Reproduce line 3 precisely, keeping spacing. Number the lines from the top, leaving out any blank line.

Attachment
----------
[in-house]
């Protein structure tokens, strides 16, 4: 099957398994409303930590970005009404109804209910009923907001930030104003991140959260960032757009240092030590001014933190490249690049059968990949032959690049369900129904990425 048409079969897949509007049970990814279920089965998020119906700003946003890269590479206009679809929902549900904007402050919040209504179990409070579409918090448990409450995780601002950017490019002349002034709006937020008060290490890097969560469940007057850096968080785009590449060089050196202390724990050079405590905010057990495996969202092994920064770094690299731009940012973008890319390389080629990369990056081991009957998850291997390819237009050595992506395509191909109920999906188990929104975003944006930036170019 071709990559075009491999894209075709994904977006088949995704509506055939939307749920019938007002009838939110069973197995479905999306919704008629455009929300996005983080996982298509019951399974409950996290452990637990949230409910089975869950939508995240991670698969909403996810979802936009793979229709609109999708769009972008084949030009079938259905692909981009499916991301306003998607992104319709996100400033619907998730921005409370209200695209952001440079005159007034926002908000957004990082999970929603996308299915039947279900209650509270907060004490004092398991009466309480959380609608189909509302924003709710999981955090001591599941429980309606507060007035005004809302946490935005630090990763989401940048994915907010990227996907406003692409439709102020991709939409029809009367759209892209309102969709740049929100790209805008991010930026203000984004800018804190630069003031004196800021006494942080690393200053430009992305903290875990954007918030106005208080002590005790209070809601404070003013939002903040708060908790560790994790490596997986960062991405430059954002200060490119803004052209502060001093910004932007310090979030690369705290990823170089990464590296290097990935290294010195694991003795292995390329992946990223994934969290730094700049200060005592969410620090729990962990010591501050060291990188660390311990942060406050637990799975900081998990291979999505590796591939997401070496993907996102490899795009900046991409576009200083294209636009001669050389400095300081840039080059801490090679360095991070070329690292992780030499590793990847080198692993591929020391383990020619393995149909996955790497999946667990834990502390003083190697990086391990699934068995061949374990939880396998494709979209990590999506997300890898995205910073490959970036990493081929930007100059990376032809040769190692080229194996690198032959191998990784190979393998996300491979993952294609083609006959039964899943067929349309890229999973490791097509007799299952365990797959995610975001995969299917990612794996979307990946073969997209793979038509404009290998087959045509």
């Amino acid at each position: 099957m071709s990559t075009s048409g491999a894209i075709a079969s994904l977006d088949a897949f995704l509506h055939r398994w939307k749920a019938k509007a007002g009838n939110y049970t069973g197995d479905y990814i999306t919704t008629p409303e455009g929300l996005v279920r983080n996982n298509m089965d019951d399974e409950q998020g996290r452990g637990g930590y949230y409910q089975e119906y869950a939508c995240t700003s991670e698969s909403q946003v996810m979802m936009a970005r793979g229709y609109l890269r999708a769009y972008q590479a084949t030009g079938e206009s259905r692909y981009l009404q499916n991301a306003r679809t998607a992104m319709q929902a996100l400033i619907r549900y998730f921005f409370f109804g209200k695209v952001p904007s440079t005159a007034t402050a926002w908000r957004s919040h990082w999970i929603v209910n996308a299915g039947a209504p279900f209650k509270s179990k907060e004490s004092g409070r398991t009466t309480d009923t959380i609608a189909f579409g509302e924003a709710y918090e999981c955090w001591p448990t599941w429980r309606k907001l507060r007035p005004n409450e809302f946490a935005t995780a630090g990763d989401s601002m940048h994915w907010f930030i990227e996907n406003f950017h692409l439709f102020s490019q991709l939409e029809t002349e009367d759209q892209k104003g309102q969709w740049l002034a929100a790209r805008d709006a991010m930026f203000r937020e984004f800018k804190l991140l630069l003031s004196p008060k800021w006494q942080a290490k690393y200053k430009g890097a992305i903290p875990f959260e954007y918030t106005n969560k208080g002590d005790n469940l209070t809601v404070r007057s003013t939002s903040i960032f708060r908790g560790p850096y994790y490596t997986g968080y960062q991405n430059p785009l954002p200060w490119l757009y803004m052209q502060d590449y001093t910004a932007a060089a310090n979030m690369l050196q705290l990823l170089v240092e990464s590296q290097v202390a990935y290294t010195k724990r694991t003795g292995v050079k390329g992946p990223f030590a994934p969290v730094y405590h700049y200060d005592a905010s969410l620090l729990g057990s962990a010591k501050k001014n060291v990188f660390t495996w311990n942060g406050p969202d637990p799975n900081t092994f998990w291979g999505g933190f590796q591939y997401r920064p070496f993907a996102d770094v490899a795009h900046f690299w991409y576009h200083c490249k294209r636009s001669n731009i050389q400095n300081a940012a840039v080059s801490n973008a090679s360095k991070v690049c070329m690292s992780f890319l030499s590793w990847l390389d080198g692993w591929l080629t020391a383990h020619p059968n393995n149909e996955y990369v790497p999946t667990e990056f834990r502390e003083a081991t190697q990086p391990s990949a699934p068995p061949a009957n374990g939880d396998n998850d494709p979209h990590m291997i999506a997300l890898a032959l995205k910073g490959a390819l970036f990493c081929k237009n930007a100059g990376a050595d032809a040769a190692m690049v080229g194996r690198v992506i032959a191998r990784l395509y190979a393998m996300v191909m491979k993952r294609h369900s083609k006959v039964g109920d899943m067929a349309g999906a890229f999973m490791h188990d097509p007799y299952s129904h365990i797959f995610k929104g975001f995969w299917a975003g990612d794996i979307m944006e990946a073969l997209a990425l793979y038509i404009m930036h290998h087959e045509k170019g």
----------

């Amino acid at each position: 099957m071709s990559t075009s048409g491999a894209i075709a079969s994904l977006d088949a897949f995704l509506h055939r398994w939307k749920a019938k509007a007002g009838n939110y049970t069973g197995d479905y990814i999306t919704t008629p409303e455009g929300l996005v279920r983080n996982n298509m089965d019951d399974e409950q998020g996290r452990g637990g930590y949230y409910q089975e119906y869950a939508c995240t700003s991670e698969s909403q946003v996810m979802m936009a970005r793979g229709y609109l890269r999708a769009y972008q590479a084949t030009g079938e206009s259905r692909y981009l009404q499916n991301a306003r679809t998607a992104m319709q929902a996100l400033i619907r549900y998730f921005f409370f109804g209200k695209v952001p904007s440079t005159a007034t402050a926002w908000r957004s919040h990082w999970i929603v209910n996308a299915g039947a209504p279900f209650k509270s179990k907060e004490s004092g409070r398991t009466t309480d009923t959380i609608a189909f579409g509302e924003a709710y918090e999981c955090w001591p448990t599941w429980r309606k907001l507060r007035p005004n409450e809302f946490a935005t995780a630090g990763d989401s601002m940048h994915w907010f930030i990227e996907n406003f950017h692409l439709f102020s490019q991709l939409e029809t002349e009367d759209q892209k104003g309102q969709w740049l002034a929100a790209r805008d709006a991010m930026f203000r937020e984004f800018k804190l991140l630069l003031s004196p008060k800021w006494q942080a290490k690393y200053k430009g890097a992305i903290p875990f959260e954007y918030t106005n969560k208080g002590d005790n469940l209070t809601v404070r007057s003013t939002s903040i960032f708060r908790g560790p850096y994790y490596t997986g968080y960062q991405n430059p785009l954002p200060w490119l757009y803004m052209q502060d590449y001093t910004a932007a060089a310090n979030m690369l050196q705290l990823l170089v240092e990464s590296q290097v202390a990935y290294t010195k724990r694991t003795g292995v050079k390329g992946p990223f030590a994934p969290v730094y405590h700049y200060d005592a905010s969410l620090l729990g057990s962990a010591k501050k001014n060291v990188f660390t495996w311990n942060g406050p969202d637990p799975n900081t092994f998990w291979g999505g933190f590796q591939y997401r920064p070496f993907a996102d770094v490899a795009h900046f690299w991409y576009h200083c490249k294209r636009s001669n731009i050389q400095n300081a940012a840039v080059s801490n973008a090679s360095k991070v690049c070329m690292s992780f890319l030499s590793w990847l390389d080198g692993w591929l080629t020391a383990h020619p059968n393995n149909e996955y990369v790497p999946t667990e990056f834990r502390e003083a081991t190697q990086p391990s990949a699934p068995p061949a009957n374990g939880d396998n998850d494709p979209h990590m291997i999506a997300l890898a032959l995205k910073g490959a390819l970036f990493c081929k237009n930007a100059g990376a050595d032809a040769a190692m690049v080229g194996r690198v992506i032959a191998r990784l395509y190979a393998m996300v191909m491979k993952r294609h369900s083609k006959v039964g109920d899943m067929a349309g999906a890229f999973m490791h188990d097509p007799y299952s129904h365990i797959f995610k929104g975001f995969w299917a975003g990612d794996i979307m944006e990946a073969l997209a990425l793979y038509i404009m930036h290998h087959e045509k170019g």